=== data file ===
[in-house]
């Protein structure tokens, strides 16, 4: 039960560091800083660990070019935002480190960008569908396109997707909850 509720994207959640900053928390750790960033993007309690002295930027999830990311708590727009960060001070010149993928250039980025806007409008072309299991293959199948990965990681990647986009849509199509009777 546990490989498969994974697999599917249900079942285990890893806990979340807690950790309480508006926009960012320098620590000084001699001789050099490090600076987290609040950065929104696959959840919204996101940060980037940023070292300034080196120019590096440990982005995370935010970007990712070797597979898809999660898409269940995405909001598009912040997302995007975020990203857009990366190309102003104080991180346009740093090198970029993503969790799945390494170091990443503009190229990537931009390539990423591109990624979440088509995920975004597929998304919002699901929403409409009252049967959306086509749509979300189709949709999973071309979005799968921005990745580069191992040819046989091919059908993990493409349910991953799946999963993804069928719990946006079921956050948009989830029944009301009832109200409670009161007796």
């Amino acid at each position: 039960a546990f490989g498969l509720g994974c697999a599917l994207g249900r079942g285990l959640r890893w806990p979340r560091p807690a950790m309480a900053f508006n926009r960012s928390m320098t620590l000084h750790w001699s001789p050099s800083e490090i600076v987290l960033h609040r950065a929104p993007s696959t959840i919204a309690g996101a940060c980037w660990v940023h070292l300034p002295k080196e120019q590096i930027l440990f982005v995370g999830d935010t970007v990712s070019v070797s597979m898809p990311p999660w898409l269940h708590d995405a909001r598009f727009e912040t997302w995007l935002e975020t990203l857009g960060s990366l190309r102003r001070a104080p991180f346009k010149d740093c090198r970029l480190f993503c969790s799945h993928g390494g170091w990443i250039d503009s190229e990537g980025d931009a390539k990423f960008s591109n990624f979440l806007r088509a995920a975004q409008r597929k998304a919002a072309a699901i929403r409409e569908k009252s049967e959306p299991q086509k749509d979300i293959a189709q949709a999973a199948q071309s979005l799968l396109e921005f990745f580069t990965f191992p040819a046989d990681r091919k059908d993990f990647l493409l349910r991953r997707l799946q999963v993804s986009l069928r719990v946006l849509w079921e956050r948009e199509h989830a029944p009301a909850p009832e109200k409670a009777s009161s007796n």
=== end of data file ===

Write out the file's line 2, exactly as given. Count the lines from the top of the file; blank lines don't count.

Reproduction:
């Protein structure tokens, strides 16, 4: 039960560091800083660990070019935002480190960008569908396109997707909850 509720994207959640900053928390750790960033993007309690002295930027999830990311708590727009960060001070010149993928250039980025806007409008072309299991293959199948990965990681990647986009849509199509009777 546990490989498969994974697999599917249900079942285990890893806990979340807690950790309480508006926009960012320098620590000084001699001789050099490090600076987290609040950065929104696959959840919204996101940060980037940023070292300034080196120019590096440990982005995370935010970007990712070797597979898809999660898409269940995405909001598009912040997302995007975020990203857009990366190309102003104080991180346009740093090198970029993503969790799945390494170091990443503009190229990537931009390539990423591109990624979440088509995920975004597929998304919002699901929403409409009252049967959306086509749509979300189709949709999973071309979005799968921005990745580069191992040819046989091919059908993990493409349910991953799946999963993804069928719990946006079921956050948009989830029944009301009832109200409670009161007796």